Toyota Fined Again For Delaying Safety Reports
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DETROIT (WWJ/AP) – Toyota’s been fined again for a familiar problem: not reporting recalls quickly enough to government regulators and for delaying a safety recall.
“It is clear that the government is giving Toyota another hard slap on the wrist,” says Edmunds.com senior analyst Michelle Krebs.
The $17.4 million fine from the National Highway Traffic Safety Administration is for a June recall that was similar to Toyota’s issues a few years back: pedals stuck under the floor mats of Toyota’s Lexus luxury brand. About 154,000 of the 2010 Lexus Rx 350s and RX 450h models were recalled because the driver’s-side floor mats can trap the gas pedal and cause the vehicles to speed up without warning. The problem was similar to troubles from 2010 that prompted a series of embarrassing safety recalls by the company.
But, Krebs sees this fine indicating that the government is serious about enforcing new rules that require car companies to release safety information quickly.
“This is sending a messaage to Toyota and all manufacturers, ‘Don’t mess around, take action right away!”
Toyota has recalled more than 14 million vehicles globally to fix sticky gas pedals and floor mats. The recalls tarnished the company’s sterling reputation for reliability and cut into sales. Recently its sales have rebounded as it appeared to put the safety problems in the rear-view mirror.
Toyota did not admit guilt in the most recent case, but the company said earlier it felt that it responded properly.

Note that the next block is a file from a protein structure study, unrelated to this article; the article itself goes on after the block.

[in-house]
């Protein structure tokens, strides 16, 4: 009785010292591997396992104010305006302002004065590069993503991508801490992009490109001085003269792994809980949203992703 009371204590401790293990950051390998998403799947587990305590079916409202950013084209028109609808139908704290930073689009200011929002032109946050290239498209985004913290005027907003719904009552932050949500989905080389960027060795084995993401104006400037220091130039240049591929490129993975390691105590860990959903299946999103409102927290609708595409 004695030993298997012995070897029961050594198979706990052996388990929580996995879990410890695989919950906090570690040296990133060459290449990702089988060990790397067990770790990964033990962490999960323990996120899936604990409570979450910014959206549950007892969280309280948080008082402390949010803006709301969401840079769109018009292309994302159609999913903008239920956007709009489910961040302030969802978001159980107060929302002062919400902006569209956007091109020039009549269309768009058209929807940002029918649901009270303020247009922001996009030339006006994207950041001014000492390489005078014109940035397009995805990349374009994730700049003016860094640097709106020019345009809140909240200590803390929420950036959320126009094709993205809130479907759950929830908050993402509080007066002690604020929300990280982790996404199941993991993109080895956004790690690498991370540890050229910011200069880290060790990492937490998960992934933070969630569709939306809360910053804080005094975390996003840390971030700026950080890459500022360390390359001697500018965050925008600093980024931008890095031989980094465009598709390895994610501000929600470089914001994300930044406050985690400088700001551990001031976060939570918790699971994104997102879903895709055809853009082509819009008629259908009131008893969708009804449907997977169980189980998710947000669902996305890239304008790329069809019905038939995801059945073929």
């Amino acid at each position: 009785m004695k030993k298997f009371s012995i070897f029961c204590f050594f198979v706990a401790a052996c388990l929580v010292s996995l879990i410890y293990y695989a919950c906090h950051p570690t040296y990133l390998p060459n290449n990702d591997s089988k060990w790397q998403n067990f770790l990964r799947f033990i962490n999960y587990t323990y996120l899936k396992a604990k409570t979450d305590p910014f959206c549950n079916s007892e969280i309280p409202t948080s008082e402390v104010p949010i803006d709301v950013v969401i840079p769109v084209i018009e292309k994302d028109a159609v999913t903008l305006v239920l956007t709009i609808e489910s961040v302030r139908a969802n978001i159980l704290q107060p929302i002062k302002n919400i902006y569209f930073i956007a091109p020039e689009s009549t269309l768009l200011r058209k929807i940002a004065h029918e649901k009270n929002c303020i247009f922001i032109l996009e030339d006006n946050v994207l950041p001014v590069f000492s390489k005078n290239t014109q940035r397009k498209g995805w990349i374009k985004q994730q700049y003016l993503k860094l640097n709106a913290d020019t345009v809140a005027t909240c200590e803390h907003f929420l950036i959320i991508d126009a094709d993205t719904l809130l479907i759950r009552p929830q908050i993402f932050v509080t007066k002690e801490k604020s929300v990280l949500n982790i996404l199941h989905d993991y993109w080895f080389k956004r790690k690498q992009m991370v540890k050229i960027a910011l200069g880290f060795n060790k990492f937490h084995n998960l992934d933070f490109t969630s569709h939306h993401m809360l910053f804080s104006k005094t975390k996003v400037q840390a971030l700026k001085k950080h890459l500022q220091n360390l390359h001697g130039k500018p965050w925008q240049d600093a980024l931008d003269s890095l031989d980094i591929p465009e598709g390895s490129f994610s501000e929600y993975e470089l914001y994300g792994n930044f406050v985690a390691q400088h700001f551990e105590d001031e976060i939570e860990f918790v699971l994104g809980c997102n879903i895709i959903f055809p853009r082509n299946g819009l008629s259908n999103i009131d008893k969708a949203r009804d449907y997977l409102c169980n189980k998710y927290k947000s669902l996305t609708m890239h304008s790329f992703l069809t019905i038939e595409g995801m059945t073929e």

“We agreed to this settlement in order to avoid a time-consuming dispute and to focus fully on our shared commitment with NHTSA to keep drivers safe,” Ray Tanguay, the company’s chief quality officer, said in a statement. A spokesman at the Toyota’s U.S. offices in Torrance, Calif., did not answer further questions.
As part of the deal, Toyota has agreed to make internal changes. Back in 2010, Toyota paid three separate fines, totaling $48.8 million.
Next year, the maximum fine doubles to $35 million. But lost sales and lost goodwill could cost automakers even more.
In the wake of the new rules, car companies have been announcing more recalls, and ordering them faster than before.
“If you have a problem with a vehicle, you need to take action–a full recall, or some other action–right away,”says Krebs. “You cannot let these build up over a long period of time, or they will get you with a big fine.”
WWJ AutoBeat Reporter and The Associated Press contributed to this story.